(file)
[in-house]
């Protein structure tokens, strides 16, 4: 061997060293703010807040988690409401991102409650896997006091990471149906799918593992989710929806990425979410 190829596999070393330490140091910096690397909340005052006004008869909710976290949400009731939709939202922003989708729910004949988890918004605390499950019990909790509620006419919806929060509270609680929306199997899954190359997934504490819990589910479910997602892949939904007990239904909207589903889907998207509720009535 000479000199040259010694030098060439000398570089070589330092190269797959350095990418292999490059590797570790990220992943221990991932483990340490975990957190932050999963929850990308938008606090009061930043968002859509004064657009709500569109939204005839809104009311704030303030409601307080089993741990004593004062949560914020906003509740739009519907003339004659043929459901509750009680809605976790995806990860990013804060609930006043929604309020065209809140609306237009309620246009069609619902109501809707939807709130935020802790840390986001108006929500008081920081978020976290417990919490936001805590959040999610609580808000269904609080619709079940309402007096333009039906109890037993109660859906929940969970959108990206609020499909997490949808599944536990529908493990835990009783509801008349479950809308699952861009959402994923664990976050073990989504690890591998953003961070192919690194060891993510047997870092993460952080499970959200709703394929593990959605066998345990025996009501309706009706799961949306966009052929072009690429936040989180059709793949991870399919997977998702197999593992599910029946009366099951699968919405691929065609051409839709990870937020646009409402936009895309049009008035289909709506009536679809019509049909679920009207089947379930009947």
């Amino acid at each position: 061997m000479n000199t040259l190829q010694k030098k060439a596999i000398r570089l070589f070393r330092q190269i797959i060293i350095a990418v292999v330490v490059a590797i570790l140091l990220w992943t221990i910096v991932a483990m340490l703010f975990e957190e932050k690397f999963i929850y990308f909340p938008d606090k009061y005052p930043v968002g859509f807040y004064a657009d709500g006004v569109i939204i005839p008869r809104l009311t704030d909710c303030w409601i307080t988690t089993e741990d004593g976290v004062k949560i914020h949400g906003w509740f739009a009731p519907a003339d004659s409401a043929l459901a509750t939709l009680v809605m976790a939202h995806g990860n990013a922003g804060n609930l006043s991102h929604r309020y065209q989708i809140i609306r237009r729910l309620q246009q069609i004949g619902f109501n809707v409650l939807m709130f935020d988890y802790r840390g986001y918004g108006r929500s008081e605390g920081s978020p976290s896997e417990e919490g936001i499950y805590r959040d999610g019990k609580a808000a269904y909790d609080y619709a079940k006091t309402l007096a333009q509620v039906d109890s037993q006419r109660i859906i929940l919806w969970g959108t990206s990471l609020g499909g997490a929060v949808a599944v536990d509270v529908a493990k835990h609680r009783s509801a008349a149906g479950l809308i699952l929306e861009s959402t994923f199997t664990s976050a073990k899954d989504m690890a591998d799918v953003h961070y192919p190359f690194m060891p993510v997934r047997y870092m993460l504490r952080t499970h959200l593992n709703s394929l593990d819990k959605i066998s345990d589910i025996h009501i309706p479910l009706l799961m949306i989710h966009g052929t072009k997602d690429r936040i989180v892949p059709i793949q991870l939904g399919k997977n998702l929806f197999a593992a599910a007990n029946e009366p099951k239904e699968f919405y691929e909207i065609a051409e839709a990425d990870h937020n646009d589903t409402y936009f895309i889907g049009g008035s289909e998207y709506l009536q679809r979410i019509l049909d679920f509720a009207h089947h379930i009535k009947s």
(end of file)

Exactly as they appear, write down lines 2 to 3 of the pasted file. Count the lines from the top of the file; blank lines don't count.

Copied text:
């Protein structure tokens, strides 16, 4: 061997060293703010807040988690409401991102409650896997006091990471149906799918593992989710929806990425979410 190829596999070393330490140091910096690397909340005052006004008869909710976290949400009731939709939202922003989708729910004949988890918004605390499950019990909790509620006419919806929060509270609680929306199997899954190359997934504490819990589910479910997602892949939904007990239904909207589903889907998207509720009535 000479000199040259010694030098060439000398570089070589330092190269797959350095990418292999490059590797570790990220992943221990991932483990340490975990957190932050999963929850990308938008606090009061930043968002859509004064657009709500569109939204005839809104009311704030303030409601307080089993741990004593004062949560914020906003509740739009519907003339004659043929459901509750009680809605976790995806990860990013804060609930006043929604309020065209809140609306237009309620246009069609619902109501809707939807709130935020802790840390986001108006929500008081920081978020976290417990919490936001805590959040999610609580808000269904609080619709079940309402007096333009039906109890037993109660859906929940969970959108990206609020499909997490949808599944536990529908493990835990009783509801008349479950809308699952861009959402994923664990976050073990989504690890591998953003961070192919690194060891993510047997870092993460952080499970959200709703394929593990959605066998345990025996009501309706009706799961949306966009052929072009690429936040989180059709793949991870399919997977998702197999593992599910029946009366099951699968919405691929065609051409839709990870937020646009409402936009895309049009008035289909709506009536679809019509049909679920009207089947379930009947």
């Amino acid at each position: 061997m000479n000199t040259l190829q010694k030098k060439a596999i000398r570089l070589f070393r330092q190269i797959i060293i350095a990418v292999v330490v490059a590797i570790l140091l990220w992943t221990i910096v991932a483990m340490l703010f975990e957190e932050k690397f999963i929850y990308f909340p938008d606090k009061y005052p930043v968002g859509f807040y004064a657009d709500g006004v569109i939204i005839p008869r809104l009311t704030d909710c303030w409601i307080t988690t089993e741990d004593g976290v004062k949560i914020h949400g906003w509740f739009a009731p519907a003339d004659s409401a043929l459901a509750t939709l009680v809605m976790a939202h995806g990860n990013a922003g804060n609930l006043s991102h929604r309020y065209q989708i809140i609306r237009r729910l309620q246009q069609i004949g619902f109501n809707v409650l939807m709130f935020d988890y802790r840390g986001y918004g108006r929500s008081e605390g920081s978020p976290s896997e417990e919490g936001i499950y805590r959040d999610g019990k609580a808000a269904y909790d609080y619709a079940k006091t309402l007096a333009q509620v039906d109890s037993q006419r109660i859906i929940l919806w969970g959108t990206s990471l609020g499909g997490a929060v949808a599944v536990d509270v529908a493990k835990h609680r009783s509801a008349a149906g479950l809308i699952l929306e861009s959402t994923f199997t664990s976050a073990k899954d989504m690890a591998d799918v953003h961070y192919p190359f690194m060891p993510v997934r047997y870092m993460l504490r952080t499970h959200l593992n709703s394929l593990d819990k959605i066998s345990d589910i025996h009501i309706p479910l009706l799961m949306i989710h966009g052929t072009k997602d690429r936040i989180v892949p059709i793949q991870l939904g399919k997977n998702l929806f197999a593992a599910a007990n029946e009366p099951k239904e699968f919405y691929e909207i065609a051409e839709a990425d990870h937020n646009d589903t409402y936009f895309i889907g049009g008035s289909e998207y709506l009536q679809r979410i019509l049909d679920f509720a009207h089947h379930i009535k009947s």